14. Mike Burleson permalink*
    April 5, 2010 5:06 pm

    Leerw wrote “I would question ther details of how those sailors and boats can be supported on a JHSV? ”

    The Joint Venture HSV was used to support special forces craft in Operation Iraqi Freedom:

    http://www.nytimes.com/2003/03/29/world/nation-war-field-iraqi-waterway-odd-vessel-serving-allies-truck-stop-that-floats.html?pagewanted=1

    I agree that the T-AKE is overly large for the role of mothership, and personally prefer something like smaller like the British Bay class, that have been used like frigates in the Gulf. They are half sized and half the price of Lewis and Clark.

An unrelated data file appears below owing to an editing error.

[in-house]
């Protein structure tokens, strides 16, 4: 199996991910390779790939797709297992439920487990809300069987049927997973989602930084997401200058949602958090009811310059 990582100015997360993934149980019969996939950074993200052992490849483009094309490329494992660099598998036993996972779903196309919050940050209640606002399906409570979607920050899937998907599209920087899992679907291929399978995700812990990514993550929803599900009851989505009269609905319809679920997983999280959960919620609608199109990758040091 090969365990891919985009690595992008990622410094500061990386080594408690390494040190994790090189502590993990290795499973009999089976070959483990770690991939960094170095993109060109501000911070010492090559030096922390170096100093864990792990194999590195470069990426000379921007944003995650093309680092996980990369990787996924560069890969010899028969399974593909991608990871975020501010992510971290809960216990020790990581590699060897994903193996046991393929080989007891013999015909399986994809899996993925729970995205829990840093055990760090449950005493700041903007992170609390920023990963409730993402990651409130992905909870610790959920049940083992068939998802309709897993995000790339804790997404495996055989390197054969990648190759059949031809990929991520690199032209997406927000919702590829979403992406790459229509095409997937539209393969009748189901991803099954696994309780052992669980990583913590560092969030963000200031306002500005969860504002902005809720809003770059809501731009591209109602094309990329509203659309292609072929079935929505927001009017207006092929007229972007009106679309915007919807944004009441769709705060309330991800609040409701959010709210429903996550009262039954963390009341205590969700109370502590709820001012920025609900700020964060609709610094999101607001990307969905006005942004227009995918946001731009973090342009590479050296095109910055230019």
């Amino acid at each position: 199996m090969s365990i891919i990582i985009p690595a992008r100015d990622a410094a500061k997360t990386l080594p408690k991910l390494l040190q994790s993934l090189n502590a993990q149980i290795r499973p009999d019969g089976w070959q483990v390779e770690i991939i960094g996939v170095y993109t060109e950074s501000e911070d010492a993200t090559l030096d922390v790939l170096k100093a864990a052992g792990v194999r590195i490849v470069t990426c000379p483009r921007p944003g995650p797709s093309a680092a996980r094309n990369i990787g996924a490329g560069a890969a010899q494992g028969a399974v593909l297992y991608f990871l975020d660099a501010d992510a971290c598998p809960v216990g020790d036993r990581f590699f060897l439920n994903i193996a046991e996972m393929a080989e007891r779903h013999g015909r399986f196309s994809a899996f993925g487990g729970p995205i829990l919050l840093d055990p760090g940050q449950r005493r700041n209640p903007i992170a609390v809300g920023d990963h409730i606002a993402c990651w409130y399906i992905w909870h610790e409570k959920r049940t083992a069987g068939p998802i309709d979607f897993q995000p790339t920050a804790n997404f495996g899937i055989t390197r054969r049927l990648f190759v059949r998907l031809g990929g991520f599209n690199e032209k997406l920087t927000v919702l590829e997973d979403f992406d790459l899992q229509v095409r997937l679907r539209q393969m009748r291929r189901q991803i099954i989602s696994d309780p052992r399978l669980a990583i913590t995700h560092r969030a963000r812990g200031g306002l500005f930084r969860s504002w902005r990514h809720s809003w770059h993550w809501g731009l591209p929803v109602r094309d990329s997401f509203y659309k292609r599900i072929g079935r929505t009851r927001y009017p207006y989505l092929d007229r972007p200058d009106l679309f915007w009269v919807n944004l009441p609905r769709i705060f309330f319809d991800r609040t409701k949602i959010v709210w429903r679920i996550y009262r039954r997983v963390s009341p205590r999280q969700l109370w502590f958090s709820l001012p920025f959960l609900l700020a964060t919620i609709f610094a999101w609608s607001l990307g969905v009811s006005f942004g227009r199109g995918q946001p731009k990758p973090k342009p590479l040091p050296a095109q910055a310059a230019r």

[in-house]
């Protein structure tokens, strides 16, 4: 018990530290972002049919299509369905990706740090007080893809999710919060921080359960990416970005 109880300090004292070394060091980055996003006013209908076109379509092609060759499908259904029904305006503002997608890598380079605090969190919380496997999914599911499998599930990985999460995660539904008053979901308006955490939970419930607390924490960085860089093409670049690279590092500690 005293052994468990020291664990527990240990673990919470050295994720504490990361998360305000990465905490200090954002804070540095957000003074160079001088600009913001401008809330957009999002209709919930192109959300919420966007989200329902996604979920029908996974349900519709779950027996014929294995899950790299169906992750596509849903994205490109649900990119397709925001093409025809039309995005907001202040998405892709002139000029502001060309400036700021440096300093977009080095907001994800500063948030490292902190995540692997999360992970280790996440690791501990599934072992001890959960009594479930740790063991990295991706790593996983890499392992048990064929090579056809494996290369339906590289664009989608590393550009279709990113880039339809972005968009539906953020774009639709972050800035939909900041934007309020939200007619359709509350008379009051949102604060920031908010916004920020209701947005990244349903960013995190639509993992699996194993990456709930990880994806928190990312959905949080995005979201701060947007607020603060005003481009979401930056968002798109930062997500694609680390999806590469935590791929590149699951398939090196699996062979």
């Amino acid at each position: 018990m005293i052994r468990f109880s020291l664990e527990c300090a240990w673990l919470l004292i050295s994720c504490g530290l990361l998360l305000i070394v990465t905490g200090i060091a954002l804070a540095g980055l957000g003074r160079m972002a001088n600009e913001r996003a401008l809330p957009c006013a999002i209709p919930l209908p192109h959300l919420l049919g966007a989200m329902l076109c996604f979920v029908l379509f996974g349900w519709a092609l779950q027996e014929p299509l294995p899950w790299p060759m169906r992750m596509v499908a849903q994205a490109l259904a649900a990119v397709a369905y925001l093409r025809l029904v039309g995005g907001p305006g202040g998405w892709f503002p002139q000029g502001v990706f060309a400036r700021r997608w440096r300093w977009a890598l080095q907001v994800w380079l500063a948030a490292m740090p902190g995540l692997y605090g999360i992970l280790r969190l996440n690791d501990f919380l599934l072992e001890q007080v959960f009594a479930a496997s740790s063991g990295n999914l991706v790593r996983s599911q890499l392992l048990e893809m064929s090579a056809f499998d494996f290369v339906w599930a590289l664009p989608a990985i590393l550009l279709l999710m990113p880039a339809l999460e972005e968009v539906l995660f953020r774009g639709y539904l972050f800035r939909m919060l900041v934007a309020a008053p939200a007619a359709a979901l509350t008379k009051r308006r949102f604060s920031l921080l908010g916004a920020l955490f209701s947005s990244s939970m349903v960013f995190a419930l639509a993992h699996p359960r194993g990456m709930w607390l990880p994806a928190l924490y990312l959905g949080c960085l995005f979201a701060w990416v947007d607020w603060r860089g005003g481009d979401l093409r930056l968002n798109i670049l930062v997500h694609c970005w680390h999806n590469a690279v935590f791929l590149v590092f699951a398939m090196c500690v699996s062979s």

15. leerw permalink
    April 5, 2010 4:35 pm

    Scott you got to drink something cool before launching like that LOL

    Here are a couple of thoughs on your later post (I hope I’M reading the right one?):

    1 – 100% agree that the M-80 Stiletto is a plastic toy. I do NOT understand Mike’s fascination with those thin walled go-fast boats from unsuccessful yacht builders? Especially when there are so many good small warboats designed and built and in operation in this country.

    2 – I, as many others, do like the Absalons but they are more support ship than Expeditionary Frigate. Their sister in Ivar Huitfeldt class are much more a frigate. The real key is a new kind of frigate which does not cost over one-half billion each to build. The USN should do like the USCG had done buy existing designs to be built in US shipyards.